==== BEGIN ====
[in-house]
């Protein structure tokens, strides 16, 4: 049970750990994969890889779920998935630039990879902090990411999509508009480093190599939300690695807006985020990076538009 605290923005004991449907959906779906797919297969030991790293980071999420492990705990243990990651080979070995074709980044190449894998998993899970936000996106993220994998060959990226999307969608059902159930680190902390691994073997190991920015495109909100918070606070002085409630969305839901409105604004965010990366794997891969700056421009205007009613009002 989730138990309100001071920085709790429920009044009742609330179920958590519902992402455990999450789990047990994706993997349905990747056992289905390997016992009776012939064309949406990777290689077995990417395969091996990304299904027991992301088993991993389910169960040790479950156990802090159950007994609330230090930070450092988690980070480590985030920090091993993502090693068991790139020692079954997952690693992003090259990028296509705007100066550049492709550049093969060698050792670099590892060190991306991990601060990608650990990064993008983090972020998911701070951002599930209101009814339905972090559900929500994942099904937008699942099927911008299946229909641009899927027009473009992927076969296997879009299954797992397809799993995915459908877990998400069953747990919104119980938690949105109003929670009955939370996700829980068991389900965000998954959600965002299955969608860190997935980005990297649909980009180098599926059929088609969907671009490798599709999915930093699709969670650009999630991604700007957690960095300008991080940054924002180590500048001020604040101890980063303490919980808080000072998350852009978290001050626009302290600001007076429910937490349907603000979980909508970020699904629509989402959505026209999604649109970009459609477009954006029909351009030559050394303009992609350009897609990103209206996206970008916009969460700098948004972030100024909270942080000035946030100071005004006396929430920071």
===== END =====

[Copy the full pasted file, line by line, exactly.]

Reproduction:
[in-house]
């Protein structure tokens, strides 16, 4: 049970750990994969890889779920998935630039990879902090990411999509508009480093190599939300690695807006985020990076538009 605290923005004991449907959906779906797919297969030991790293980071999420492990705990243990990651080979070995074709980044190449894998998993899970936000996106993220994998060959990226999307969608059902159930680190902390691994073997190991920015495109909100918070606070002085409630969305839901409105604004965010990366794997891969700056421009205007009613009002 989730138990309100001071920085709790429920009044009742609330179920958590519902992402455990999450789990047990994706993997349905990747056992289905390997016992009776012939064309949406990777290689077995990417395969091996990304299904027991992301088993991993389910169960040790479950156990802090159950007994609330230090930070450092988690980070480590985030920090091993993502090693068991790139020692079954997952690693992003090259990028296509705007100066550049492709550049093969060698050792670099590892060190991306991990601060990608650990990064993008983090972020998911701070951002599930209101009814339905972090559900929500994942099904937008699942099927911008299946229909641009899927027009473009992927076969296997879009299954797992397809799993995915459908877990998400069953747990919104119980938690949105109003929670009955939370996700829980068991389900965000998954959600965002299955969608860190997935980005990297649909980009180098599926059929088609969907671009490798599709999915930093699709969670650009999630991604700007957690960095300008991080940054924002180590500048001020604040101890980063303490919980808080000072998350852009978290001050626009302290600001007076429910937490349907603000979980909508970020699904629509989402959505026209999604649109970009459609477009954006029909351009030559050394303009992609350009897609990103209206996206970008916009969460700098948004972030100024909270942080000035946030100071005004006396929430920071």